It's a blog.
In: Uncategorized8 Dec 2011
I was just pretty stumped by the following Apache error, in /var/log/httpd/error_log:
[Thu Dec 08 21:53:28 2011] [error] [client 192.168.1.2] (13)Permission denied: file permissions deny server access: /var/www/html/aml/i ndex.html
The error implies it’s a filesystem permissions issue, and the Apache site explains that it’s almost always related to filesystem permissions, not Apache configuration. But this was exasperating, because the file ownership was apache.apache, and index.html was chmod 755. Apache could absolutely access it. But then the Apache docs made a passing mention that sometimes it was related to SELinux errors.
Sure enough, that’s exactly my problem:
[matt@bos aml]$ ls -alZ drwxr-xr-x. apache apache unconfined_u:object_r:httpd_sys_content_t:s0 . drwxr-xr-x. root root system_u:object_r:httpd_sys_content_t:s0 .. -rw-r--r--. apache apache unconfined_u:object_r:httpd_sys_content_t:s0 .htaccess drwxr-xr-x. apache apache unconfined_u:object_r:user_home_t:s0 images -rw-r--r--. apache apache unconfined_u:object_r:user_home_t:s0 index.html drwxr-xr-x. apache apache unconfined_u:object_r:user_home_t:s0 stylesheets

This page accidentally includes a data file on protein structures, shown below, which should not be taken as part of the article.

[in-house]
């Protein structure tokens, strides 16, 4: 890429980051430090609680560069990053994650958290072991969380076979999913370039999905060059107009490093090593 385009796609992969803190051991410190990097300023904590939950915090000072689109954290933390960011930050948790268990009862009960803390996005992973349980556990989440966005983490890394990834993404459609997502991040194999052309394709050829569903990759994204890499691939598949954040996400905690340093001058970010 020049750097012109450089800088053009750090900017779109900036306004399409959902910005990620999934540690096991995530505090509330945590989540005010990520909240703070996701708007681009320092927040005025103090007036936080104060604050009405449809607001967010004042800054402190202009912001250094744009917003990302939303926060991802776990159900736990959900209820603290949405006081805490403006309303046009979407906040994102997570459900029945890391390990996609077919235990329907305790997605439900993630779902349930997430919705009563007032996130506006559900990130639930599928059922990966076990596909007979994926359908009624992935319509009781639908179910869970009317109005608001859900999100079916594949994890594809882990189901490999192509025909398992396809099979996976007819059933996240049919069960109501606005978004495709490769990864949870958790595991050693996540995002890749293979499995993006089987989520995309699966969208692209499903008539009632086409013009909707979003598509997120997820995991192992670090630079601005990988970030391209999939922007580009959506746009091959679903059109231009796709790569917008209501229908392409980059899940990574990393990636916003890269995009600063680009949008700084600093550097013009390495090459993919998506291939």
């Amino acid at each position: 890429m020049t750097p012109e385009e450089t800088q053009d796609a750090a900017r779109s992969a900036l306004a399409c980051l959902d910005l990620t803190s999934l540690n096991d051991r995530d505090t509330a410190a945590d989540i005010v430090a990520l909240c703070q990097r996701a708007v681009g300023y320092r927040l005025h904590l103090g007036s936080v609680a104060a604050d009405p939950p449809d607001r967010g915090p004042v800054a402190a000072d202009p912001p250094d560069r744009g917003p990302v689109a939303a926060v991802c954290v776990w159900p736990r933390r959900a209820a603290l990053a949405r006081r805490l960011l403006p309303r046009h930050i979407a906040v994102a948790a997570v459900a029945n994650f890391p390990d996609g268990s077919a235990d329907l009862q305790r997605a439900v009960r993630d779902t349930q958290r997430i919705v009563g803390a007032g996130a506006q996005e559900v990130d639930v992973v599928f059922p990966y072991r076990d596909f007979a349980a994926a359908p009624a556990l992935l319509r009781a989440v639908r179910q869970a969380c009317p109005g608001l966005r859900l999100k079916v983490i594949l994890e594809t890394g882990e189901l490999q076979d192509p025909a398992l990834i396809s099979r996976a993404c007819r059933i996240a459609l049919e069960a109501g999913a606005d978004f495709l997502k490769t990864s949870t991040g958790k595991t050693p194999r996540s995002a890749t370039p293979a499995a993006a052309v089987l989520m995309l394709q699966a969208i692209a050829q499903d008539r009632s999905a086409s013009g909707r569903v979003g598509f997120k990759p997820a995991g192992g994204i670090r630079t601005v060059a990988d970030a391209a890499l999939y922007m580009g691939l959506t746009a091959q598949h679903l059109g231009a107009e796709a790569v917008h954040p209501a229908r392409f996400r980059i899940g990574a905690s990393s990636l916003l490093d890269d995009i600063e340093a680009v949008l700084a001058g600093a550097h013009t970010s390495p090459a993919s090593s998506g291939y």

Note that the directory, and the .htaccess file I touched, have the
httpd_sys_content label, which is appropriate here. But the other files show
user_home_t. This apparently precludes Apache from being able to see them.
Where this went wrong is that, to get them onto the server, I scp’ed them from my desktop to my home directory on the webserver, and then cp’ed them to /var/www/html. In doing so, they picked up the user_home_t label since they were in my home directory.
sudo restorecon -r . got everything sorted out. There may be a more elegant way, but this worked for me.